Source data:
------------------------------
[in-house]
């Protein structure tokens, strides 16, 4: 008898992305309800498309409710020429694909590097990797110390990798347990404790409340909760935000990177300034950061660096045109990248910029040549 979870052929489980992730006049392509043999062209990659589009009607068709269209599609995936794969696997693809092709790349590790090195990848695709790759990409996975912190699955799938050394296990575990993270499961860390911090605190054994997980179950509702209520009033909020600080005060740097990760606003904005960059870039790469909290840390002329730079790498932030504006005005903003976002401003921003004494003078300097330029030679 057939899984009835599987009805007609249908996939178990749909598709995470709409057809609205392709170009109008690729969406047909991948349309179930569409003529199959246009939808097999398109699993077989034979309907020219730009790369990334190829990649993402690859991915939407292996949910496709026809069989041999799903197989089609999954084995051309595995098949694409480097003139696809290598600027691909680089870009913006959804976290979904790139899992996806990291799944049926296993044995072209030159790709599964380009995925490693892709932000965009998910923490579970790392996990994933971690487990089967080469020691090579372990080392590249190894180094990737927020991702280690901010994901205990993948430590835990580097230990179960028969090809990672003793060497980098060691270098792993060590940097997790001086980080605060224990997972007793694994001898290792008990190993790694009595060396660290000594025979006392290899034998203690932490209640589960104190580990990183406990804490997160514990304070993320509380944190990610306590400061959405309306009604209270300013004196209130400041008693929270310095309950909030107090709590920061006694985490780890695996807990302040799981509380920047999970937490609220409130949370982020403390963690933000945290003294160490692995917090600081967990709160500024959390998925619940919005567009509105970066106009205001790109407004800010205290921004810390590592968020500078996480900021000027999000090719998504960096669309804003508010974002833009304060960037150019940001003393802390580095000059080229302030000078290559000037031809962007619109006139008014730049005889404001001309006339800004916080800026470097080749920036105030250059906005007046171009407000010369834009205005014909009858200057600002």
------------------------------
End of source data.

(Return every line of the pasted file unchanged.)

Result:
[in-house]
């Protein structure tokens, strides 16, 4: 008898992305309800498309409710020429694909590097990797110390990798347990404790409340909760935000990177300034950061660096045109990248910029040549 979870052929489980992730006049392509043999062209990659589009009607068709269209599609995936794969696997693809092709790349590790090195990848695709790759990409996975912190699955799938050394296990575990993270499961860390911090605190054994997980179950509702209520009033909020600080005060740097990760606003904005960059870039790469909290840390002329730079790498932030504006005005903003976002401003921003004494003078300097330029030679 057939899984009835599987009805007609249908996939178990749909598709995470709409057809609205392709170009109008690729969406047909991948349309179930569409003529199959246009939808097999398109699993077989034979309907020219730009790369990334190829990649993402690859991915939407292996949910496709026809069989041999799903197989089609999954084995051309595995098949694409480097003139696809290598600027691909680089870009913006959804976290979904790139899992996806990291799944049926296993044995072209030159790709599964380009995925490693892709932000965009998910923490579970790392996990994933971690487990089967080469020691090579372990080392590249190894180094990737927020991702280690901010994901205990993948430590835990580097230990179960028969090809990672003793060497980098060691270098792993060590940097997790001086980080605060224990997972007793694994001898290792008990190993790694009595060396660290000594025979006392290899034998203690932490209640589960104190580990990183406990804490997160514990304070993320509380944190990610306590400061959405309306009604209270300013004196209130400041008693929270310095309950909030107090709590920061006694985490780890695996807990302040799981509380920047999970937490609220409130949370982020403390963690933000945290003294160490692995917090600081967990709160500024959390998925619940919005567009509105970066106009205001790109407004800010205290921004810390590592968020500078996480900021000027999000090719998504960096669309804003508010974002833009304060960037150019940001003393802390580095000059080229302030000078290559000037031809962007619109006139008014730049005889404001001309006339800004916080800026470097080749920036105030250059906005007046171009407000010369834009205005014909009858200057600002």